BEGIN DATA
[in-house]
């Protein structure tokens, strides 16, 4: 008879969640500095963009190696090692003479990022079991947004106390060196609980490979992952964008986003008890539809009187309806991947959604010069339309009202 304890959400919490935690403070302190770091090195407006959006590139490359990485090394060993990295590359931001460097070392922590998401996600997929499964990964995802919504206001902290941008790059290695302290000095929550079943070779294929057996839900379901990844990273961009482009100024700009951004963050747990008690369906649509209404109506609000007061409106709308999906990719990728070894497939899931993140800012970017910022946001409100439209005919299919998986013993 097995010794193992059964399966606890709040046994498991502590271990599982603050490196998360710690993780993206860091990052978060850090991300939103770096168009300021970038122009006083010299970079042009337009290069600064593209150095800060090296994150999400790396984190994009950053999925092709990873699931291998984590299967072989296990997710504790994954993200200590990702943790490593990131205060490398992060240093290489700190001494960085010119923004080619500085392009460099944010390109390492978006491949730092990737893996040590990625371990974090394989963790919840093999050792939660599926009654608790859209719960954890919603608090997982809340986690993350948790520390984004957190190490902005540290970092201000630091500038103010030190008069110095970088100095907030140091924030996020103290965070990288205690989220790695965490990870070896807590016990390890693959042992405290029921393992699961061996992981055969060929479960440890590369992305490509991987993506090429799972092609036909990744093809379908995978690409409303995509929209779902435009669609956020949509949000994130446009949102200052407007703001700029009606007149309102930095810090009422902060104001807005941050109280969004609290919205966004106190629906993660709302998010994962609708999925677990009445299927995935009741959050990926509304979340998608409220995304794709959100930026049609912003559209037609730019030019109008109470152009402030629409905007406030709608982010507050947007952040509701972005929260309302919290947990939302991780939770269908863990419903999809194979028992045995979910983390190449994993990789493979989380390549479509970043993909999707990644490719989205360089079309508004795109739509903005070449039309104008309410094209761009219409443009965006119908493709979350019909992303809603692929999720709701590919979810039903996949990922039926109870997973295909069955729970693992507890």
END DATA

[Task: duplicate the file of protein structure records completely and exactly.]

[in-house]
């Protein structure tokens, strides 16, 4: 008879969640500095963009190696090692003479990022079991947004106390060196609980490979992952964008986003008890539809009187309806991947959604010069339309009202 304890959400919490935690403070302190770091090195407006959006590139490359990485090394060993990295590359931001460097070392922590998401996600997929499964990964995802919504206001902290941008790059290695302290000095929550079943070779294929057996839900379901990844990273961009482009100024700009951004963050747990008690369906649509209404109506609000007061409106709308999906990719990728070894497939899931993140800012970017910022946001409100439209005919299919998986013993 097995010794193992059964399966606890709040046994498991502590271990599982603050490196998360710690993780993206860091990052978060850090991300939103770096168009300021970038122009006083010299970079042009337009290069600064593209150095800060090296994150999400790396984190994009950053999925092709990873699931291998984590299967072989296990997710504790994954993200200590990702943790490593990131205060490398992060240093290489700190001494960085010119923004080619500085392009460099944010390109390492978006491949730092990737893996040590990625371990974090394989963790919840093999050792939660599926009654608790859209719960954890919603608090997982809340986690993350948790520390984004957190190490902005540290970092201000630091500038103010030190008069110095970088100095907030140091924030996020103290965070990288205690989220790695965490990870070896807590016990390890693959042992405290029921393992699961061996992981055969060929479960440890590369992305490509991987993506090429799972092609036909990744093809379908995978690409409303995509929209779902435009669609956020949509949000994130446009949102200052407007703001700029009606007149309102930095810090009422902060104001807005941050109280969004609290919205966004106190629906993660709302998010994962609708999925677990009445299927995935009741959050990926509304979340998608409220995304794709959100930026049609912003559209037609730019030019109008109470152009402030629409905007406030709608982010507050947007952040509701972005929260309302919290947990939302991780939770269908863990419903999809194979028992045995979910983390190449994993990789493979989380390549479509970043993909999707990644490719989205360089079309508004795109739509903005070449039309104008309410094209761009219409443009965006119908493709979350019909992303809603692929999720709701590919979810039903996949990922039926109870997973295909069955729970693992507890």